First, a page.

Hungary Travel Guide

Located right in the heart of Europe, Hungary is a former Eastern bloc country that has managed to shake off the curse of communism more effectively than serving up a steaming bowl of goulash. Budapest is a capital of effortless chic and one of the most-visited cities in the region, dominated by grand classical architecture that sits along the banks of the River Danube. Is it the new Prague? Go and find out for yourself!

Why You Should Go

What’s Cool: River trips on the Danube, relaxing hot spas and baths, Budapest’s stunning architecture, Statue Park—a tribute to Hungary’s recent communist past, cheap Borozos or wine pubs and of course, spicy goulash.

What’s Not: Tourist traps in Budapest, dodgy exchange rates, bizarre additional charges in restaurants and cafés, abundant dog poo and language difficulties.

When to Go

Hungary enjoys a warm, continental European climate that becomes semi-Mediterranean in the south, the warmest part of the country. Hungarian summers (June to September) are generally hot, especially in Budapest and the southwest. Winters (November to February) can get cold and icy, and are generally short and very wet, especially in the south.

Getting There & Away

Air travel to the country almost always goes through Budapest, which is now connected to every major city in Europe, with an ever-increasing number of no-frills airlines operating services. There are no domestic flights given that travel from Budapest to outer-lying areas never takes more than 3 or 4 hours. Trains into the country go from all over Europe making journeys here from Austria, Germany and Italy especially convenient. Inner city travel is cheap and straightforward in Budapest by tram, bus or the metro system, but getting taxis can be expensive and confusing in comparison if you don’t know what you’re doing. Avoid the common scam of receiving your change in worthless Romanian currency, unless of course you’re Romanian or a collector of obscure coins.

Health & Safety

Hungary is a fully-fledged member of the EU, and it conforms to the safety standards required. However, the health system is certainly not the best in the world. Still, travelers are unlikely to be caught short here in the case of an emergency. The whole country including the capital does not suffer from a high crime rate, but crowded areas of Budapest are prone to pickpockets and bag-slashers, so travelers should remain vigilant.

Food & Hospitality

Splurging in Budapest, particularly in the Castle Hill area, can be an opulent but very expensive way to enjoy the finer things in the capital. For those with less to spend, hostels are available in most towns and cities, but budget travelers should beware that Hungary is no longer the paupers’ paradise it once was. When it comes to communism, and particularly the socialist pricing system, Hungarians have a short memory and expect heavy tipping. Enemies of the humble potato are in for a shock—meat dishes with the vegetable are a mainstay of the local diet, but pasta is also increasingly popular. The usual fast-food restaurants apply here, but it’s the back alleys that provide the best food at very reasonable prices, so it pays to hunt around off the tourist track.


The best of Hungary can be seen in 10 days, but there is plenty to see for those with a little extra time.
Four or five days in Budapest sightseeing and sampling the nightlife.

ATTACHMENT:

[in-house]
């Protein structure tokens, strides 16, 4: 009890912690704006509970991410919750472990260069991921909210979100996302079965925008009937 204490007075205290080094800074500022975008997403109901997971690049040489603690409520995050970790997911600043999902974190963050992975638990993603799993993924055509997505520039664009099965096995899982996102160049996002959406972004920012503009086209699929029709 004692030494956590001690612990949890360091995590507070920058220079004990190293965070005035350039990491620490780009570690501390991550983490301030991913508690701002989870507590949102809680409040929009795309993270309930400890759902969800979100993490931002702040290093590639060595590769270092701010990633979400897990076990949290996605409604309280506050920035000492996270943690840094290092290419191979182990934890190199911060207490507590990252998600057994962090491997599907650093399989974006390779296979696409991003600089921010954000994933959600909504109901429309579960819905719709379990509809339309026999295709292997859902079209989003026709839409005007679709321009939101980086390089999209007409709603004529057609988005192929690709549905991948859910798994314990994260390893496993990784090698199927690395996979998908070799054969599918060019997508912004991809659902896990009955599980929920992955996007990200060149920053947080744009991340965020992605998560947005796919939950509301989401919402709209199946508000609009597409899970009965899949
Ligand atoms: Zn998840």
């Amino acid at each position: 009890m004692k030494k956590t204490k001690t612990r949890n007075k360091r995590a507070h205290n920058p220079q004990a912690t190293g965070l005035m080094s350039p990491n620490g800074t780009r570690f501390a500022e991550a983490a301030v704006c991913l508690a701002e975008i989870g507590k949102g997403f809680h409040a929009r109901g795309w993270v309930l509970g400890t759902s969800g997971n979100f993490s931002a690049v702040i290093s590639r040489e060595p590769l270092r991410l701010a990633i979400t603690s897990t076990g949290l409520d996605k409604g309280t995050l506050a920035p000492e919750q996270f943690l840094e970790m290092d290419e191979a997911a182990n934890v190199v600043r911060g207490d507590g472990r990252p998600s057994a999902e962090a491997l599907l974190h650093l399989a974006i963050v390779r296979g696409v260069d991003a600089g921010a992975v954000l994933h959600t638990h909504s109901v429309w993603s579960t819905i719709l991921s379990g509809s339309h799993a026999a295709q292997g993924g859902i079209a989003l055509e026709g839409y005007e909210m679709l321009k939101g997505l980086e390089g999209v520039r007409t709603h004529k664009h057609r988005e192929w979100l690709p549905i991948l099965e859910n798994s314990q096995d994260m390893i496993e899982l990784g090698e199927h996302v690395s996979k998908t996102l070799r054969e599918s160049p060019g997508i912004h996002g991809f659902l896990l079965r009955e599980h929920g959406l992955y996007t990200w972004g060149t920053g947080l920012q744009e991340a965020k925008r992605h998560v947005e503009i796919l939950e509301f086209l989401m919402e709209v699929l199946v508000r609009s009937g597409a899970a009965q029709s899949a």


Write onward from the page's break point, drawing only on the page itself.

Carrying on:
Two days by Lake Balaton, the largest lake in Central Europe.
Three days in Miskolc, gateway to the north and home of the unique cave baths.

Extra time
Two days trying Hungarian champagne in Pecs, an old university town.
Two days exploring the extensive caves at Aggtelek, near the Slovakian border.
Two days in Debrecen, the country’s second city and capital of the Great Hungarian Plain.


Budapest: two cities for the price of one, the Hungarian capital is split by the Danube, but is united in its love for fine architecture, cuisine and raucous nightlife.

Lake Balaton: Central Europe’s largest lake is encircled by vineyards and rolling hills that are perfect for walking.

Miskolc: a town famous for its collection of caves and thermal spas located beside the Bukk Mountains.

Pecs: home of Hungary’s sparkling wine industry and a UNESCO World Heritage site of churches and museums.

Aggtelek: unique, jutting karst mountains and extensive caves draw tourists to this village near Slovakia.

Debrecen: city of parks that bursts into color every August during its annual flower festival.


Sightseeing: wandering around taking in the sights of Budapest is a must during any visit.

Bathing and spas: Hungary’s bath culture, influenced by the Turks, is a relaxing and cultural experience, not least at the Gellert baths in the capital, a chic Art Nouveau complex of steam rooms, pools and massage tables.

Caving: many of the cave networks throughout the country are well set up for tourists and definitely worth a visit.

Wine tasting: try out the local tipple in Pecs, Eger and Tokaj, Hungary’s best-known wine growing areas.

Cruise: take a trip along the mighty Danube River to or from Budapest.

Walking: Hungary’s famous plains and gentle rolling hills make it a great destination for hikers.

Festivals & Events

Hungary celebrates a host of holidays throughout the year based on the Christian calendar, with national holidays dominated by music, drinking and dancing.

February: the town of Mohacs comes alive for this six-day Croatian festival of folk music, dancing and parades.
March: National Day, marking the 1848 Revolution, is a colorful affair of music and ribbons in the Hungarian tricolor of red, white and green.
August: St Stephen’s Day, one of the most important days in the country, is celebrated with fireworks on the Danube and crowds of revelers.
December: St Nicholas Day and Christmas are magical times of the year in lit-up Budapest, which becomes postcard perfect when snow falls.

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